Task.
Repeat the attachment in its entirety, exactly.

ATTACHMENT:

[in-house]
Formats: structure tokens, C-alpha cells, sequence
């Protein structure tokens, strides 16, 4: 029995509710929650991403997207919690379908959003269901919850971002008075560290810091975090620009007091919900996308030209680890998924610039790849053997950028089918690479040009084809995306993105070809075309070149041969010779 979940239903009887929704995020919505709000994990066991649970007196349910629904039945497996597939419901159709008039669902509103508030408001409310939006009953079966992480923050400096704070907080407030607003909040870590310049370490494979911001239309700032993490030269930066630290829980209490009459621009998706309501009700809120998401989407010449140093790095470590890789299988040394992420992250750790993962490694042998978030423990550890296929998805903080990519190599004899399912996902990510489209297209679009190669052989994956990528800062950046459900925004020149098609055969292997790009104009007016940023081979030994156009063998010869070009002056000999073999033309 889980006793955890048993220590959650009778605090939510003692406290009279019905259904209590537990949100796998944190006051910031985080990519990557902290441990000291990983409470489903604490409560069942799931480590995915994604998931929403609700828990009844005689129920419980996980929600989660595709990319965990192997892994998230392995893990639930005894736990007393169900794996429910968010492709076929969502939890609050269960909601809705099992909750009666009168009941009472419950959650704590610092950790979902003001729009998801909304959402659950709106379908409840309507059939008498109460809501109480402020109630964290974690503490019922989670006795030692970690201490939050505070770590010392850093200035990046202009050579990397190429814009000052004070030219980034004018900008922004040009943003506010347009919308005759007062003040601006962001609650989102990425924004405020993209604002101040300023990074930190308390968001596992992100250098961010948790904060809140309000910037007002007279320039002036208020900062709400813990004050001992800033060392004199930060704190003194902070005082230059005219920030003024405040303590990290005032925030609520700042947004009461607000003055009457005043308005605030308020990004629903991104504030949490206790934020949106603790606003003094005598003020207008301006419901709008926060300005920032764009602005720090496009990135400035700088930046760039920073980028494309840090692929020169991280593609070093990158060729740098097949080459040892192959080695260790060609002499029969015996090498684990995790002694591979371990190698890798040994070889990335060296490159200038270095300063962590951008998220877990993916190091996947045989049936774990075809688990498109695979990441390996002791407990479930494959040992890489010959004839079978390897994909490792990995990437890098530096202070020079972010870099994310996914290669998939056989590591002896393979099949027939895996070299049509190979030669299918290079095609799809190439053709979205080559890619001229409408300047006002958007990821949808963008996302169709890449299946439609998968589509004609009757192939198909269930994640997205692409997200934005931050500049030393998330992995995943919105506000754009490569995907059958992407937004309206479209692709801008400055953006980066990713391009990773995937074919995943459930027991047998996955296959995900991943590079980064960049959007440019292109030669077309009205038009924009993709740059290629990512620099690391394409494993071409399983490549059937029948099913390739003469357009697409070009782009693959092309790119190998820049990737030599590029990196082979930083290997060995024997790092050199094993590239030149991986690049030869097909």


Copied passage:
[in-house]
Formats: structure tokens, C-alpha cells, sequence
């Protein structure tokens, strides 16, 4: 029995509710929650991403997207919690379908959003269901919850971002008075560290810091975090620009007091919900996308030209680890998924610039790849053997950028089918690479040009084809995306993105070809075309070149041969010779 979940239903009887929704995020919505709000994990066991649970007196349910629904039945497996597939419901159709008039669902509103508030408001409310939006009953079966992480923050400096704070907080407030607003909040870590310049370490494979911001239309700032993490030269930066630290829980209490009459621009998706309501009700809120998401989407010449140093790095470590890789299988040394992420992250750790993962490694042998978030423990550890296929998805903080990519190599004899399912996902990510489209297209679009190669052989994956990528800062950046459900925004020149098609055969292997790009104009007016940023081979030994156009063998010869070009002056000999073999033309 889980006793955890048993220590959650009778605090939510003692406290009279019905259904209590537990949100796998944190006051910031985080990519990557902290441990000291990983409470489903604490409560069942799931480590995915994604998931929403609700828990009844005689129920419980996980929600989660595709990319965990192997892994998230392995893990639930005894736990007393169900794996429910968010492709076929969502939890609050269960909601809705099992909750009666009168009941009472419950959650704590610092950790979902003001729009998801909304959402659950709106379908409840309507059939008498109460809501109480402020109630964290974690503490019922989670006795030692970690201490939050505070770590010392850093200035990046202009050579990397190429814009000052004070030219980034004018900008922004040009943003506010347009919308005759007062003040601006962001609650989102990425924004405020993209604002101040300023990074930190308390968001596992992100250098961010948790904060809140309000910037007002007279320039002036208020900062709400813990004050001992800033060392004199930060704190003194902070005082230059005219920030003024405040303590990290005032925030609520700042947004009461607000003055009457005043308005605030308020990004629903991104504030949490206790934020949106603790606003003094005598003020207008301006419901709008926060300005920032764009602005720090496009990135400035700088930046760039920073980028494309840090692929020169991280593609070093990158060729740098097949080459040892192959080695260790060609002499029969015996090498684990995790002694591979371990190698890798040994070889990335060296490159200038270095300063962590951008998220877990993916190091996947045989049936774990075809688990498109695979990441390996002791407990479930494959040992890489010959004839079978390897994909490792990995990437890098530096202070020079972010870099994310996914290669998939056989590591002896393979099949027939895996070299049509190979030669299918290079095609799809190439053709979205080559890619001229409408300047006002958007990821949808963008996302169709890449299946439609998968589509004609009757192939198909269930994640997205692409997200934005931050500049030393998330992995995943919105506000754009490569995907059958992407937004309206479209692709801008400055953006980066990713391009990773995937074919995943459930027991047998996955296959995900991943590079980064960049959007440019292109030669077309009205038009924009993709740059290629990512620099690391394409494993071409399983490549059937029948099913390739003469357009697409070009782009693959092309790119190998820049990737030599590029990196082979930083290997060995024997790092050199094993590239030149991986690049030869097909």